Learning to Code — Part 9a: Inheritance & Polymorphism

Scott Rosenbloom
Aug 3, 2018 · 10 min read

INHERITANCE

Next up, we go into the Inheritance & Polymorphism section of the SoloLearn app. We definitely talked about polymorphism early on, so I’m hoping to understand that pretty well when we get to it. First, though, we’ll talk about inheritance. The is the ability to define one class based on another class. Apparently, this…

class Animal {
public int Legs { get; set; }
public int Age { get; set; }
}
class Dog : Animal {
public Dog() {
Legs = 4;
}
}
public void Bark() {
Console.Write(“Woof”);
}
}
static void Main(string[] args) {
Dog d = new Dog();
Console.WriteLine(d.Legs);
d.Bark();
}
  • Then, we jump to the Dog class, where the constructor method called Dog is immediately (and automatically) run. Within it, a seemingly undeclared variable called Legs is mentioned. But, since the Dog class gets all of the features of the Animal class, a publicly accessible, integer-based variable called Legs is declared.
  • It then gets the value assigned to it from where it was called. That was in the Dog class where, in the constructor method called Dog, the variable Legs was assigned (or set) the value of 4.
  • Jumping back to the Main method, the next line says to print to the screen, the value of the variable called Legs within the instantiation of the Dog class called d. As this is 4, 4 is printed to the screen.
  • Finally, the method called Bark is called within the instantiation of the Dog class called d, which says to print the word “Woof” to the screen.

PROTECTED MEMBERS

So far, we’ve only talked about public (members accessible from anywhere outside of the class) and private (members accessible only from within their classes) access modifiers. Protected members are similar to private members, accept that they can also be access from derived classes.

class Person {
protected int Age { get; set; }
protected string Name { get; set; }
}
class Student : Person {
public Student(string nm) {
Name = nm;
}
public void Speak() {
Console.Write(“Name: “ + Name);
}
}
class Program {
static void Main(string[] args) {
Student s = new Student(“David”);
s.Speak();
}
}
static void Main(string[] args) {
Student s = new Student(“David”);
s.Name();
}
sealed class Animal {
//some code
}
class Dog : Animal {}

DERIVED CLASS CONSTRUCTOR & DESTRUCTOR

Next, the app talks about inheritance. Normally, constructors are called when an instance of a class is instantiated. Within that base class, however, constructors and destructors are NOT inherited like other members are, therefore, constructors for the derived classes need to be defined on their own.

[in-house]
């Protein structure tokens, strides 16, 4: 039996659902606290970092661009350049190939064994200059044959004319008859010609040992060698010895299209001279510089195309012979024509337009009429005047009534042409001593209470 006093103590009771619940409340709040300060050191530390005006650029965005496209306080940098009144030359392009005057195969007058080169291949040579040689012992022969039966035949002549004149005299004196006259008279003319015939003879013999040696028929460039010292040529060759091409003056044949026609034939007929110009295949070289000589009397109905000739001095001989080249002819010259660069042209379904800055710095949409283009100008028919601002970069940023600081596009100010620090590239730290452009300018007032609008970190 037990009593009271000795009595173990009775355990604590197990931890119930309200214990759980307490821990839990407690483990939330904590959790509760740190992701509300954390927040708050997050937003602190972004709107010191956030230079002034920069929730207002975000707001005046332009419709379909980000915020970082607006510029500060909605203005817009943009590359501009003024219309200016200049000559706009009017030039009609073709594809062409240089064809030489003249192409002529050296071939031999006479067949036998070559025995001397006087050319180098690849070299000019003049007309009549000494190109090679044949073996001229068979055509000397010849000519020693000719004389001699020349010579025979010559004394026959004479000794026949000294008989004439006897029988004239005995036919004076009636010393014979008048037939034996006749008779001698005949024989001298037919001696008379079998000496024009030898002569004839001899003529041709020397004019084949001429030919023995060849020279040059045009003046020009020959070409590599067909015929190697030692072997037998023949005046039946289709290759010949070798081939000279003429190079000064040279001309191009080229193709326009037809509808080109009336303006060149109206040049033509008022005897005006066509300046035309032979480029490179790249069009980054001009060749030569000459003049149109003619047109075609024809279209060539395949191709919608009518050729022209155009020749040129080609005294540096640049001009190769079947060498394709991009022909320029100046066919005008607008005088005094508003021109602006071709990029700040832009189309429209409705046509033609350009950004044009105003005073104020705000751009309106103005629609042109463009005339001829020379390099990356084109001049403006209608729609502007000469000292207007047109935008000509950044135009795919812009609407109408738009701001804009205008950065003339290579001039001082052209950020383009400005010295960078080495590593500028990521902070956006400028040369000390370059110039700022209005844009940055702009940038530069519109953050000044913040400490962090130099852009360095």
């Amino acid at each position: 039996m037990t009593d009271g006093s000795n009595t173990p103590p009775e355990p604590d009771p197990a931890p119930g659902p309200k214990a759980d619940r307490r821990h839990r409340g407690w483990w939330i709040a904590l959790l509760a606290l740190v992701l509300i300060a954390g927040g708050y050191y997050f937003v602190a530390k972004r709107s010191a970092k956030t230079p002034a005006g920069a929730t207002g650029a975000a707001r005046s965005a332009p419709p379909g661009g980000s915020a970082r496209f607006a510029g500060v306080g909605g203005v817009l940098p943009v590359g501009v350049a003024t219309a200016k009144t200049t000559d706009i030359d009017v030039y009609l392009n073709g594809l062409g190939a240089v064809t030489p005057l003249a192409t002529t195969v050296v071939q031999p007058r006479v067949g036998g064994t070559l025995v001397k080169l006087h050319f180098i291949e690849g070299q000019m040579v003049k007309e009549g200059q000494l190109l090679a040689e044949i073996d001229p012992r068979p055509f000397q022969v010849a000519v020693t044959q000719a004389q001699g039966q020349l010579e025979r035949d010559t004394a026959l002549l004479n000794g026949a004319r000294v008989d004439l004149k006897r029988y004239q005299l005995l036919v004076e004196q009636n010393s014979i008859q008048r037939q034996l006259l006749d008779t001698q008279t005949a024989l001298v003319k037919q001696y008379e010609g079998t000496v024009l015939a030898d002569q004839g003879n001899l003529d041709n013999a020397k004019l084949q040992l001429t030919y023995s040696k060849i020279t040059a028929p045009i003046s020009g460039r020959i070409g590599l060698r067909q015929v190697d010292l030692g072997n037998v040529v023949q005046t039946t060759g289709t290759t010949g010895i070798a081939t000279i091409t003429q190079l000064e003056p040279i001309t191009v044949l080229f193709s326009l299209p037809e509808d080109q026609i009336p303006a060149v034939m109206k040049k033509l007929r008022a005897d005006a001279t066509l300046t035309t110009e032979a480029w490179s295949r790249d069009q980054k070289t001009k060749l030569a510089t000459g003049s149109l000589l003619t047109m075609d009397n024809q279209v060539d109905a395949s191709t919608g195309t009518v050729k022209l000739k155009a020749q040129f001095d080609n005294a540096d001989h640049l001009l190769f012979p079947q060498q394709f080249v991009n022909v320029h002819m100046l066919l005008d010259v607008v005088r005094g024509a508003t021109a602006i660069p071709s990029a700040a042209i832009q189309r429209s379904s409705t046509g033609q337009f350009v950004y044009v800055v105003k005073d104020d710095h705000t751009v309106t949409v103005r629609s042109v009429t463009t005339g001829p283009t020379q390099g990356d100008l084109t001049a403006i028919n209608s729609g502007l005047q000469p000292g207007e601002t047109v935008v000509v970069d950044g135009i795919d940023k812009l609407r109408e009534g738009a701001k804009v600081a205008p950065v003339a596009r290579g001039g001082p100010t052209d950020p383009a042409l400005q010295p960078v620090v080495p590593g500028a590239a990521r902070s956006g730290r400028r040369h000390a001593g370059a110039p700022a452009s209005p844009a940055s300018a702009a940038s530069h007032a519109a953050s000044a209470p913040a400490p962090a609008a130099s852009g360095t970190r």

class Animal {
public Animal() {
Console.WriteLine(“Animal created”);
}
~Animal() {
Console.WriteLine(“Animal deleted”);
Console.ReadLine();
}
}
class Dog: Animal {
public Dog() {
Console.WriteLine(“Dog created”);
}
~Dog() {
Console.WriteLine(“Dog deleted”);
Console.ReadLine();
}
}
class Program {
static void Main(string[] args) {
Dog d = new Dog();
Console.ReadLine();
}
}
  • While we then jump to the Dog class, since the Animal class is the base class, it’s constructor is automatically run and, as a result, Animal created is printed to the screen.
  • Then in the (derived) Dog class, the constructor prints Dog created to the screen.
  • With the program running, when I hit the Enter key, the next line of the Dog class is run, the destructor, which prints Dog deleted to the screen.
  • After that, when I tap the Enter key again, since the instance of the Dog class called d has been deleted, the destructor within the Animal class is run, and Animal deleted is printed to the screen.

POLYMORPHISM

class Shape {
public virtual void Draw() {
Console.Write(“Base Draw”);
}
}
class Shape {
public virtual void Draw() {
Console.Write(“Base Draw”);
}
}
class Circle : Shape {
public override void Draw() {
//draw a circle…
Console.WriteLine(“Circle Draw”);
}
}
class Rectangle : Shape {
public override void Draw() {
// draw rectangle…
Console.WriteLine(“Rect Draw”);
}
}
static void Main(string[] args) {
Shape c = new Circle();
c.Draw();
//Outputs “Circle Draw”
Shape r = new Rectangle();
r.Draw();
//Outputs “Rect Draw”
}
Shape c = new Circle();
…instead of what we’ve seen before…
Circle c = new Circle();
Shape c = new Circle();
Circle c = new Circle();